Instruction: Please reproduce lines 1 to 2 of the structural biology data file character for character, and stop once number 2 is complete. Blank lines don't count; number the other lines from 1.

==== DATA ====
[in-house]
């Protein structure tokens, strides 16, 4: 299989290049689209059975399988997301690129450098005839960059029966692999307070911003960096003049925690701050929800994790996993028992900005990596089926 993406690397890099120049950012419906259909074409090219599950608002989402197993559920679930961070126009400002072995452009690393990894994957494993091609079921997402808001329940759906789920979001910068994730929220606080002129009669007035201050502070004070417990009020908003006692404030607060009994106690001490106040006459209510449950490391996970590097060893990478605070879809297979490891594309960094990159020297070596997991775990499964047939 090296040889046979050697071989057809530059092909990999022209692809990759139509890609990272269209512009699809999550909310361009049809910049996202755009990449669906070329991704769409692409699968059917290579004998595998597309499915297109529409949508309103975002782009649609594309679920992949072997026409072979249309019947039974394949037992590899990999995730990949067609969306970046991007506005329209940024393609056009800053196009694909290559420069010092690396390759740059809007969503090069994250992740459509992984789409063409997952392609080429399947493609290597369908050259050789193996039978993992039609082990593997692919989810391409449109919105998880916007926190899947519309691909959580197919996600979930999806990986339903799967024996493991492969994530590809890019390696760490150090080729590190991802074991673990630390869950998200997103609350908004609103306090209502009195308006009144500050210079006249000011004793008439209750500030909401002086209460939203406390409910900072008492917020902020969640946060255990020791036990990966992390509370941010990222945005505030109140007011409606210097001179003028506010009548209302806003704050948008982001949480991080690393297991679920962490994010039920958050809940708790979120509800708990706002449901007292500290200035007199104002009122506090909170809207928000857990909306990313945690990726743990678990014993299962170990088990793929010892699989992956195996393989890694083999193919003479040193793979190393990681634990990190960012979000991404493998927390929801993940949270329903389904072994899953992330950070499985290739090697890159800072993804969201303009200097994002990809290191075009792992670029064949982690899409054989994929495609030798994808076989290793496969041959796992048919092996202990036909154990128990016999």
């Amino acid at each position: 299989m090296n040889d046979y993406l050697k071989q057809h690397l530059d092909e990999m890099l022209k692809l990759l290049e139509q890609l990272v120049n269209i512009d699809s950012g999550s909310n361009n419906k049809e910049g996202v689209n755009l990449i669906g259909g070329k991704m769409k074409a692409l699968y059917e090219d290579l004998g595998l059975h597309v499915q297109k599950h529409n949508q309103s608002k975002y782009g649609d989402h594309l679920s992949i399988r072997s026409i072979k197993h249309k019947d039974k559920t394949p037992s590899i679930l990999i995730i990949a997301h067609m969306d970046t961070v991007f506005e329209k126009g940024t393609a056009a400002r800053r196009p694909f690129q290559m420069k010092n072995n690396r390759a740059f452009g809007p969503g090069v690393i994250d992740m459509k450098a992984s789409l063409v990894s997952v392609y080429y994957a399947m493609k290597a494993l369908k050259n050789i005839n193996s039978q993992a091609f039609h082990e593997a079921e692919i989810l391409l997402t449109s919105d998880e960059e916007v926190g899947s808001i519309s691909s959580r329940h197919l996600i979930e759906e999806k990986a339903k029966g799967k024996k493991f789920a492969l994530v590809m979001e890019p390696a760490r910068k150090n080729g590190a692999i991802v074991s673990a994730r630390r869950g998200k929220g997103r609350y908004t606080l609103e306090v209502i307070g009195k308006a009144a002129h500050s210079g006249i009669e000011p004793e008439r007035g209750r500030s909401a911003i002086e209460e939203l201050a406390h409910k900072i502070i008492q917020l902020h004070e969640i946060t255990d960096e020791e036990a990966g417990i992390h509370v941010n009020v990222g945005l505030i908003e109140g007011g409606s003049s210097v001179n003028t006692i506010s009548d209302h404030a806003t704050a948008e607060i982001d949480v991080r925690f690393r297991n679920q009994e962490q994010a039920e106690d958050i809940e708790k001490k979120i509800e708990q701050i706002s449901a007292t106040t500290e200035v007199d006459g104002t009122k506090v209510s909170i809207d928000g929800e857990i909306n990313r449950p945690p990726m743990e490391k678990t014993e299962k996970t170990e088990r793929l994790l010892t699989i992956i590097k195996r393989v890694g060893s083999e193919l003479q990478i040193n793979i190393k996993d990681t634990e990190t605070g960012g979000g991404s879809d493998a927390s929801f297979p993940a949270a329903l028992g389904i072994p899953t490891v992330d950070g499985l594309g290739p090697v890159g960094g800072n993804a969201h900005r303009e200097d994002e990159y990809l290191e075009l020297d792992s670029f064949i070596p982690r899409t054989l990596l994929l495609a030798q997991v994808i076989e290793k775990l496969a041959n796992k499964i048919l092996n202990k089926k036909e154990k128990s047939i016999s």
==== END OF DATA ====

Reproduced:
[in-house]
């Protein structure tokens, strides 16, 4: 299989290049689209059975399988997301690129450098005839960059029966692999307070911003960096003049925690701050929800994790996993028992900005990596089926 993406690397890099120049950012419906259909074409090219599950608002989402197993559920679930961070126009400002072995452009690393990894994957494993091609079921997402808001329940759906789920979001910068994730929220606080002129009669007035201050502070004070417990009020908003006692404030607060009994106690001490106040006459209510449950490391996970590097060893990478605070879809297979490891594309960094990159020297070596997991775990499964047939 090296040889046979050697071989057809530059092909990999022209692809990759139509890609990272269209512009699809999550909310361009049809910049996202755009990449669906070329991704769409692409699968059917290579004998595998597309499915297109529409949508309103975002782009649609594309679920992949072997026409072979249309019947039974394949037992590899990999995730990949067609969306970046991007506005329209940024393609056009800053196009694909290559420069010092690396390759740059809007969503090069994250992740459509992984789409063409997952392609080429399947493609290597369908050259050789193996039978993992039609082990593997692919989810391409449109919105998880916007926190899947519309691909959580197919996600979930999806990986339903799967024996493991492969994530590809890019390696760490150090080729590190991802074991673990630390869950998200997103609350908004609103306090209502009195308006009144500050210079006249000011004793008439209750500030909401002086209460939203406390409910900072008492917020902020969640946060255990020791036990990966992390509370941010990222945005505030109140007011409606210097001179003028506010009548209302806003704050948008982001949480991080690393297991679920962490994010039920958050809940708790979120509800708990706002449901007292500290200035007199104002009122506090909170809207928000857990909306990313945690990726743990678990014993299962170990088990793929010892699989992956195996393989890694083999193919003479040193793979190393990681634990990190960012979000991404493998927390929801993940949270329903389904072994899953992330950070499985290739090697890159800072993804969201303009200097994002990809290191075009792992670029064949982690899409054989994929495609030798994808076989290793496969041959796992048919092996202990036909154990128990016999």